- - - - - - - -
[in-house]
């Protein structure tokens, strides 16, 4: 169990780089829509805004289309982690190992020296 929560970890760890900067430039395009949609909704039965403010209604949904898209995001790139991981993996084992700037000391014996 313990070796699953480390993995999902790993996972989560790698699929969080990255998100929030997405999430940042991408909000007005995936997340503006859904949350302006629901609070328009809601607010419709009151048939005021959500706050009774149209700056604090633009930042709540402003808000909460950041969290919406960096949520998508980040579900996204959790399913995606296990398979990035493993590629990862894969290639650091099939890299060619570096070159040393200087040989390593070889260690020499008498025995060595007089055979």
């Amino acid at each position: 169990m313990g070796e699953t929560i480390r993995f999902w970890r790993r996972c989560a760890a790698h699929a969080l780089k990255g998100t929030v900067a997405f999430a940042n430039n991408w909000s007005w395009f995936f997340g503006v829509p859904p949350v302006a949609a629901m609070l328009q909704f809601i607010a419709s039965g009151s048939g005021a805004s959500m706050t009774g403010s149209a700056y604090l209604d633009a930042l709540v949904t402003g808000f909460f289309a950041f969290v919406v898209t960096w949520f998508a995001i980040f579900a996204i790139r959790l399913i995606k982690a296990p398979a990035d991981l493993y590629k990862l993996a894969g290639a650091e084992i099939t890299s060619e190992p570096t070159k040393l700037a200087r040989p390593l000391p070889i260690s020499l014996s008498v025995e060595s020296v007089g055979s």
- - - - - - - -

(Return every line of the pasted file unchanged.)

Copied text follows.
[in-house]
């Protein structure tokens, strides 16, 4: 169990780089829509805004289309982690190992020296 929560970890760890900067430039395009949609909704039965403010209604949904898209995001790139991981993996084992700037000391014996 313990070796699953480390993995999902790993996972989560790698699929969080990255998100929030997405999430940042991408909000007005995936997340503006859904949350302006629901609070328009809601607010419709009151048939005021959500706050009774149209700056604090633009930042709540402003808000909460950041969290919406960096949520998508980040579900996204959790399913995606296990398979990035493993590629990862894969290639650091099939890299060619570096070159040393200087040989390593070889260690020499008498025995060595007089055979």
């Amino acid at each position: 169990m313990g070796e699953t929560i480390r993995f999902w970890r790993r996972c989560a760890a790698h699929a969080l780089k990255g998100t929030v900067a997405f999430a940042n430039n991408w909000s007005w395009f995936f997340g503006v829509p859904p949350v302006a949609a629901m609070l328009q909704f809601i607010a419709s039965g009151s048939g005021a805004s959500m706050t009774g403010s149209a700056y604090l209604d633009a930042l709540v949904t402003g808000f909460f289309a950041f969290v919406v898209t960096w949520f998508a995001i980040f579900a996204i790139r959790l399913i995606k982690a296990p398979a990035d991981l493993y590629k990862l993996a894969g290639a650091e084992i099939t890299s060619e190992p570096t070159k040393l700037a200087r040989p390593l000391p070889i260690s020499l014996s008498v025995e060595s020296v007089g055979s």